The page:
Hull could get millions in funding and secure devolved powers if this deal with the government goes ahead
By Hull Daily Mail | Posted: 7 Mar 2018
Hull is hoping to line up its own City Deal with the government to unlock new multi-million funding and secure more decision-making powers.
If given the go-ahead, it could see:
- Financial backing for the city's £50m cruise terminal project.
- Devolved powers to take greater control of skills and training funding in Hull.
- New intervention measures for privately-owned eyesore sites such as St. Andrew's dock to help trigger re-development.
City council officials are currently negotiating with their counterparts in Whitehall over a potential City Deal.
Until now, similar deals have only been struck with so-called city regions, which typically include a cluster of neighbouring local authorities. A Hull-only deal would be regarded as a first.
City council leader Steve Brady with City of Culture volunteers at Hull City Hall.
City council leader Councillor Steve Brady said: "We have had quite a warm reception from the government to our proposal and have received a lot of encouragement from them.
"The conservations between us are ongoing but it's looking positive and I think we are coming to a point where we are ready to submit our final proposals.
"I would hope there could be some sort of agreement by the autumn."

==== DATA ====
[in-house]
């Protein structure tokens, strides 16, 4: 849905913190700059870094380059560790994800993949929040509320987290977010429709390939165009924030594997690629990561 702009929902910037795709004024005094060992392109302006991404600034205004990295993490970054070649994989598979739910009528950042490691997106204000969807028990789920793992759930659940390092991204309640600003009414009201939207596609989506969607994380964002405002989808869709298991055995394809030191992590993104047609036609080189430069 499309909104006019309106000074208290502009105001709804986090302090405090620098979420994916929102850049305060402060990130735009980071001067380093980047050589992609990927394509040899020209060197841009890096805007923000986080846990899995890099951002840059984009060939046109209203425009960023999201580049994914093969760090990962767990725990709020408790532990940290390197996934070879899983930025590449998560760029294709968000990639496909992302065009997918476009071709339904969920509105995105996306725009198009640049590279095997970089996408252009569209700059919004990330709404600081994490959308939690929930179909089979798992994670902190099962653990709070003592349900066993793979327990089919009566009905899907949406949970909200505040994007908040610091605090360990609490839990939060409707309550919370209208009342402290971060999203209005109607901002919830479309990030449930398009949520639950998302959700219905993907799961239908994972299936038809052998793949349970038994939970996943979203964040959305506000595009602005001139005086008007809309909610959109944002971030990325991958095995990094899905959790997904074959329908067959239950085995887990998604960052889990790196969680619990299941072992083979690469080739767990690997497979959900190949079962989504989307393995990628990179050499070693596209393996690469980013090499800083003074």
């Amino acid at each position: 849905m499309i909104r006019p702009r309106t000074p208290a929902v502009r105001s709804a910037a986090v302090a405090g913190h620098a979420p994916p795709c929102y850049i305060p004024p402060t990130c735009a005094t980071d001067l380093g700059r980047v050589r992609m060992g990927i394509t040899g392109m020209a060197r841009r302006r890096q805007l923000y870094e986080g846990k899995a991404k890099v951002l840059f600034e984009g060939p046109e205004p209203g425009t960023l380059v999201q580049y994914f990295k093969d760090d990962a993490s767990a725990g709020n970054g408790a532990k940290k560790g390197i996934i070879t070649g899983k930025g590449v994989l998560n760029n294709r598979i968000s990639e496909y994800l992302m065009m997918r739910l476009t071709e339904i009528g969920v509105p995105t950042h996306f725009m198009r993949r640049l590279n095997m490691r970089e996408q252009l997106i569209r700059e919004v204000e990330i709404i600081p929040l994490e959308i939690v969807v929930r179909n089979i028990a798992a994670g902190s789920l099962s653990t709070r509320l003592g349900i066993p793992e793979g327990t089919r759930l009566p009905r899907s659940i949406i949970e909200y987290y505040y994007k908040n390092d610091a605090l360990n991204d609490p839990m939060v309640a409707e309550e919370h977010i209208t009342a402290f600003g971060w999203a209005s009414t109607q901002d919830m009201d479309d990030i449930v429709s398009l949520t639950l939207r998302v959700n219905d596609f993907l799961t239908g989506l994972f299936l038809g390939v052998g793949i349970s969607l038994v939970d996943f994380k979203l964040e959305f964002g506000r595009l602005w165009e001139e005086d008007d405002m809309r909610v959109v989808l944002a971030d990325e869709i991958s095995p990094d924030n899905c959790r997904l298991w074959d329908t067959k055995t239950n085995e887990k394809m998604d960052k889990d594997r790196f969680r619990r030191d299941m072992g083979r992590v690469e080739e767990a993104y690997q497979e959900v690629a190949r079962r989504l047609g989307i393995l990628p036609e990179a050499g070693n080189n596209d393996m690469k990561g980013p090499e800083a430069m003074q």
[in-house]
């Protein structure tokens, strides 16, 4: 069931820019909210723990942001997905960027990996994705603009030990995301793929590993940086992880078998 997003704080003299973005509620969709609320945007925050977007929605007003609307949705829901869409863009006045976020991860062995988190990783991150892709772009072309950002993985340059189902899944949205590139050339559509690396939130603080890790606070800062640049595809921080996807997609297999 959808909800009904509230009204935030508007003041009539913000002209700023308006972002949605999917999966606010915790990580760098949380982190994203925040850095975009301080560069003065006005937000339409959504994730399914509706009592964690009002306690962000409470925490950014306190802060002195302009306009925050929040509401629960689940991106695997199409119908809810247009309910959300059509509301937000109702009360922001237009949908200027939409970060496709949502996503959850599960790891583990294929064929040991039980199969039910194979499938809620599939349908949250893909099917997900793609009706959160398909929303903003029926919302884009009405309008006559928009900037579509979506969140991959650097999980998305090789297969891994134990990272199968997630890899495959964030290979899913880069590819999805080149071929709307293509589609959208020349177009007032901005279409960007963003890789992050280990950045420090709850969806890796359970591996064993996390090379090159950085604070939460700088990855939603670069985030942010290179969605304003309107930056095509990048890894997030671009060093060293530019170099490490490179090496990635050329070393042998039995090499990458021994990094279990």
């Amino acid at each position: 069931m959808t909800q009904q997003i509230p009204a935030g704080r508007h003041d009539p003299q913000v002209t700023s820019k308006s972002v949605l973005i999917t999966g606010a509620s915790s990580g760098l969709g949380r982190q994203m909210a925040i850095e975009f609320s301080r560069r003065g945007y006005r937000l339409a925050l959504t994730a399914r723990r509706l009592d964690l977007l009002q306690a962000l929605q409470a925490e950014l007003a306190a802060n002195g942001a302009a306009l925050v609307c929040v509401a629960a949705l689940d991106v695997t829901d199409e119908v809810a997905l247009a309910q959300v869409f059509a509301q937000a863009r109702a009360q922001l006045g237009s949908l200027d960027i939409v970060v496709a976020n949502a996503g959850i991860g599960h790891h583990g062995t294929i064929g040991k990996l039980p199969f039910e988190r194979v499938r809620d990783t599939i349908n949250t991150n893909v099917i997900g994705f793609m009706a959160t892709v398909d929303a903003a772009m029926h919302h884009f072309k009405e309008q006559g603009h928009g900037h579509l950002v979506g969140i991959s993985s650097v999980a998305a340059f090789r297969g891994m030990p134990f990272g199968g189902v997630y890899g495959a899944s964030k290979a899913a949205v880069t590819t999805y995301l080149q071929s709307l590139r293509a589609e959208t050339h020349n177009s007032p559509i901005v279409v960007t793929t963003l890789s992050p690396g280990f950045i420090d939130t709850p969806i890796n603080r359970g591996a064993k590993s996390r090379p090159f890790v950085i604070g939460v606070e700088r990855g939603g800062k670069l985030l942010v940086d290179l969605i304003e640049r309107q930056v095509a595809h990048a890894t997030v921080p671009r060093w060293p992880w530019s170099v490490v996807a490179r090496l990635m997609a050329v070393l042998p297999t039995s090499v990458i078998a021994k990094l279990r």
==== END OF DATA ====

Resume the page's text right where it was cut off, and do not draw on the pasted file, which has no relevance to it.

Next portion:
Cllr Brady said the talks had been held alongside a separate push by 18 councils across Yorkshire, including Hull and the East Riding, for a regional devolution deal.
St. Andrew's Dock and the Lord Line building
"The two are quite separate because the City Deal might happen a lot sooner than the One Yorkshire bid, which is looking like 2020 at the earliest.
"I believe both would be the right thing for Hull but obviously a City Deal would be a lot more focused on Hull as a city and what we can deliver as a city."
He said the cruise terminal project, which is envisaged for a site between The Deep and Victoria Dock, underlined Hull's ambitions.
"We think the cruise terminal would be fantastic for Hull and a City Deal would potentially help make that happen," he said.
"Being able to make decisions ourselves without having to always go cap in London has to be the way forward."
Meanwhile, the One Yorkshire proposal for a devolution deal has been formally submitted to the government. It commits to creating a new regional body led by a directly-elected mayor by 2020.